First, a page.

The wearable Pavlok device uses electric shock, vibration, beeps and social media to help users change their behavior. E.g., if you skip the gym you get a small electric shock and an automatic post to your Facebook wall saying you didn’t go. Pavlok is based on 80+ years of scientific research, including aversion therapy.
Pavlok is extremely effective in breaking entrenched habits such as smoking, nail biting, hair pulling and eating sugar – as well as creating healthy habits like drinking enough water, eating well and exercising.
One of the most documented use cases is smoking, where electric shock consistently results in total abstinence of the habit for 50%+ of users.
Here is the evidence:
- We recently conducted a trial at New England Baptist Hospital. 8 of the 10 participants completely quit smoking in 10 days or less.
- In a 1988 study, 832 smokers had 5 days of electric shock and support groups. In a follow up 13.7 months later, 52% of participants remained totally abstinent.
- In a 1970 study, electric aversion therapy was used on 14 participants. The overall average of 21.5 cigarettes on the day before treatment dropped to an average of 1.4 cigarettes per day after the third aversion session and most patients stopped smoking within five sessions
- Marty, a Pavlok user quit his pack a day habit in 3 weeks
- Carlos, a Pavlok user quit his 15 year habit in 5 days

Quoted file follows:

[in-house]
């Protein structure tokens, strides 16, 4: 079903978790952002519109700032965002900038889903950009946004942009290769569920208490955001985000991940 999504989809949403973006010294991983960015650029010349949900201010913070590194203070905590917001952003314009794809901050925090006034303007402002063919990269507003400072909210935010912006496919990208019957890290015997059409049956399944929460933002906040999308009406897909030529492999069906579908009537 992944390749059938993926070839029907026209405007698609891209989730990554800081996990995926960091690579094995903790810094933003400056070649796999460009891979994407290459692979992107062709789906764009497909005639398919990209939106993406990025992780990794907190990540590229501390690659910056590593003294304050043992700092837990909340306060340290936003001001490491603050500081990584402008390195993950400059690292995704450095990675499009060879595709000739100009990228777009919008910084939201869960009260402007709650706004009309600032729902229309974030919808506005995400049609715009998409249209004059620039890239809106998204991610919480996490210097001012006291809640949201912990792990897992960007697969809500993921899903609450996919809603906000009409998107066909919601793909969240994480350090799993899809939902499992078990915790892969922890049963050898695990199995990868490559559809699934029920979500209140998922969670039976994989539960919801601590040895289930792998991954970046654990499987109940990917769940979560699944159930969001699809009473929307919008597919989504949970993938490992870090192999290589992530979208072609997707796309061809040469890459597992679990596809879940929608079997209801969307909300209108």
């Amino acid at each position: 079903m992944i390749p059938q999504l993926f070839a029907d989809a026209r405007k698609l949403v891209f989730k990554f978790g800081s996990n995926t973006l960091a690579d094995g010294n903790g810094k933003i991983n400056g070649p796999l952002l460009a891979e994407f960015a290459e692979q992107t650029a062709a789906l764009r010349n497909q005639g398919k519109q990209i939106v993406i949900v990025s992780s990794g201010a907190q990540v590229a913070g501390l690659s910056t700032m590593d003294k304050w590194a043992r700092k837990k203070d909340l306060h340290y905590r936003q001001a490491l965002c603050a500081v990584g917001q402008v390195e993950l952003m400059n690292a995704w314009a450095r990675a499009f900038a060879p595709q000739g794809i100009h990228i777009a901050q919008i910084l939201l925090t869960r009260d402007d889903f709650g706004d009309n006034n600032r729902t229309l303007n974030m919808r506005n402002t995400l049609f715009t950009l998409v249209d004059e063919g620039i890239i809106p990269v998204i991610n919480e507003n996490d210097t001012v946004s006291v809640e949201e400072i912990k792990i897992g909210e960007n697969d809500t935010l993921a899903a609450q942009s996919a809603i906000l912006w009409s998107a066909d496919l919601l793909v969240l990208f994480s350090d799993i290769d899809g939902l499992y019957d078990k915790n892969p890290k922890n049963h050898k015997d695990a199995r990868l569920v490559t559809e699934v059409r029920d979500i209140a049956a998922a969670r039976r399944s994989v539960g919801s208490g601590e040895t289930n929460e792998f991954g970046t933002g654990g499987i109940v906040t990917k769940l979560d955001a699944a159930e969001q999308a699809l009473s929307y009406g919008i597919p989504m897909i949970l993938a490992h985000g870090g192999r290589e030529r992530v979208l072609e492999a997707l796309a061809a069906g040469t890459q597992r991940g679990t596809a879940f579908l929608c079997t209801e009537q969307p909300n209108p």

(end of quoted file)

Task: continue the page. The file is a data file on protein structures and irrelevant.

We would like to do a larger pilot for the smoking use case, and use the shock, vibrate and beep technology to help users quit their habit – as well as social media for accountability and reinforcement of their positive change. The HealthBridge messaging technology could be used to keep the practitioners involved, or in group training sessions that add further support and accountability.
However there are many other use cases with supporting research. As an alternative, we propose the following trials:
In one clinical trial we propose integration with Nuance speech recognition technology. Early Pavlok users have requested features like voice monitoring so that they will be shocked if they raise their voice, curse, or say “umm” during presentations.
In another clinical trial we propose an integration with Muse headbands in order to improve meditation performance in fewer sessions than normal. There is supporting evidence that Pavlok’s vibration can refocus a user on their meditation and create greater awareness of the moment. There is also evidence of improved memory and recall.
In another clinical trial we propose an integration with Misfit Shine in order to further help users create healthy habits. If a user is underperforming with points on a given day they can be vibrated as a reminder to get active. Then if by a set time they haven’t completed their daily goal of walking, running, swimming, etc. they will be shocked.
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